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April 21, 2014 / 21 Nisan, 5774
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Posts Tagged ‘soccer’

FIFA’s Stony Silence on Soccer Field Launchers (Video)

Tuesday, July 9th, 2013

The international FIFA soccer association totally ignored a government presentation Tuesday of Hamas’ using soccer fields to camouflage underground missile launchers and instead delivered a threat that Israel faces expulsion from FIFA if it does not allow free travel to Palestinian Authority soccer players.

Hamas bragged last year about its missiles hidden underneath a Gaza soccer field during Israel’s Pillar of Defense offensive to stop missile attacks that  reached as far north as Tel Aviv and Jerusalem.

Prime Minister Binyamin Netanyahu hosted FIFA president Joseph Blatter on Tuesday after the soccer official attended the opening of the new offices of the Palestine Football Association in Ramallah.

If Netanyahu thought his visual presentation of missile launchers underneath a soccer field would convince Blatter that perhaps soccer fields are not always what they seem to be, he was sorely mistaken.

The exhibit impressed Blatter about as much as Netanyahu impressed Mahmoud Ahmadinejad with his “red line” exhibition on Iran’s nuclear program in the United Nations last year.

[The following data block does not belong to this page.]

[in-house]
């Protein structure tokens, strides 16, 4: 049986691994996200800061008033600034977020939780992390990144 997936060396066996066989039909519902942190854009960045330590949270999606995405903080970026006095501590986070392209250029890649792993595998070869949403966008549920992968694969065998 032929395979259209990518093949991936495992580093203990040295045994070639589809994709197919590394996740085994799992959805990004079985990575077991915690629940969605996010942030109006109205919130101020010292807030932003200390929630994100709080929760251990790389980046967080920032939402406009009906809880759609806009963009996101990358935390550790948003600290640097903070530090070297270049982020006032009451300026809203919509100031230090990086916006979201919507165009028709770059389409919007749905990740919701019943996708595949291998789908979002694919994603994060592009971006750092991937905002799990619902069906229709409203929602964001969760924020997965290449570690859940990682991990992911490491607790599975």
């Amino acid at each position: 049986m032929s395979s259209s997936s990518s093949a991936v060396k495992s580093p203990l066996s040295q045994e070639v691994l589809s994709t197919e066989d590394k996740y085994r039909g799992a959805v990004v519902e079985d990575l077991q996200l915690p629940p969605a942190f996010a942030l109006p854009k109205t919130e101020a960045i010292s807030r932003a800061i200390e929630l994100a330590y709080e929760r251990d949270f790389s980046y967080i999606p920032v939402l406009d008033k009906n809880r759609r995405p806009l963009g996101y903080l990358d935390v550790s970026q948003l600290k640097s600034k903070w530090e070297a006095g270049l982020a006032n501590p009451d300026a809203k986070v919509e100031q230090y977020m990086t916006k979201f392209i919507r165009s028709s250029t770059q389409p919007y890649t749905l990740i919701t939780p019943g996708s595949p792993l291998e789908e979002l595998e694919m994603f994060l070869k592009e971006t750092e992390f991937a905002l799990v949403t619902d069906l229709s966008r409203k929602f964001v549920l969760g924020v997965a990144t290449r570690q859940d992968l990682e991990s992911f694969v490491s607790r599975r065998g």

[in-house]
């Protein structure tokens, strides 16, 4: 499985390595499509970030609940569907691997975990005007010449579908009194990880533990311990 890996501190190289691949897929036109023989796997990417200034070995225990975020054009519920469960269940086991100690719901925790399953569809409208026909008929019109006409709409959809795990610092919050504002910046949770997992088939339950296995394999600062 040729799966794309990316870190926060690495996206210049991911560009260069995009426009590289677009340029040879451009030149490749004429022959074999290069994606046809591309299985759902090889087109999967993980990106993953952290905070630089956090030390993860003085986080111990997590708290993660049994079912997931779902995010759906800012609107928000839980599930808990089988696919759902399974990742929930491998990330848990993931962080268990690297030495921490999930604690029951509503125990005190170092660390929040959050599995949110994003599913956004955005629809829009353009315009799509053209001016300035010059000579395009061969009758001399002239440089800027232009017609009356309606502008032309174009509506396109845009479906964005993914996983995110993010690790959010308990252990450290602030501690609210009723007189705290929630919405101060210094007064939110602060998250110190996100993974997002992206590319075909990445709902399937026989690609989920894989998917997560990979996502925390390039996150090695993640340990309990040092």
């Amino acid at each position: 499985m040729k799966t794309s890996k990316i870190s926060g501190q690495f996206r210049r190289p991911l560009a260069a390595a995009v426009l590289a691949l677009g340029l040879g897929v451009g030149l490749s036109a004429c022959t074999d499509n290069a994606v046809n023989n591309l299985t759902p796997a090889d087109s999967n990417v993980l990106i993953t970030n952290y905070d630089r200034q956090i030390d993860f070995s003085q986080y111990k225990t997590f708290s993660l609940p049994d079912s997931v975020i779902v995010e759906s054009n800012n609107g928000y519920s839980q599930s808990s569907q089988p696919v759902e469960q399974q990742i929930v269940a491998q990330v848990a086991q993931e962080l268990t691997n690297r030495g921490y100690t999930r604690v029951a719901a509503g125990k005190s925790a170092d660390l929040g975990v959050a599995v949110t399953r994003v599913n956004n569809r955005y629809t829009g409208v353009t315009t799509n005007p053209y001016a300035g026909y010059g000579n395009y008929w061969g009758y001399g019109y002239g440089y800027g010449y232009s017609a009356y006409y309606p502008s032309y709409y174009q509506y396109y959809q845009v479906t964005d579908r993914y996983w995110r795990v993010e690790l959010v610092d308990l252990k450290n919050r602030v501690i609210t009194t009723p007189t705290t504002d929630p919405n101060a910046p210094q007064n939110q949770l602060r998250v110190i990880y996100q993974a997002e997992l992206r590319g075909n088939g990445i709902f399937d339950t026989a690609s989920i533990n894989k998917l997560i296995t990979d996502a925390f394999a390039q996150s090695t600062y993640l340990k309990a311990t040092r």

The Prime Minister showed Blatter aerial photographs of Fajr-5 missile launchers in the Gaza soccer stadium.

Blatter did not utter a word.

“This is a double war crime,” Netanyahu said. “You’re firing on civilians and you’re hiding behind civilians.”

Blatter did not utter a word.

“We ask FIFA to allow Israel to play fair and not to let the organization and football to be exploited to spread lies,” Netanyahu said.

Blatter did not utter a word.

Netanyahu reminded his visitor that the head of the PA soccer association is Jibril Rajoub, who said earlier this year that, “Gee, I sure wish the Palestinian Authority had a nuclear weapon, because if we did, I would have used it.”

Blatter did not utter a word..

When he did open his mouth, he had this to say: “I will go to defend not only the Palestine Football Association but I will defend the basic principles of FIFA, (which are) to connect people and not to separate people.”

Blatter praised soccer as a way to peace. FIFA’a values are “to recognize each other through football and to live not only in peace but in harmony,” he stated.

Rohani’s Acid Test: Can Women Enter Soccer Stadium?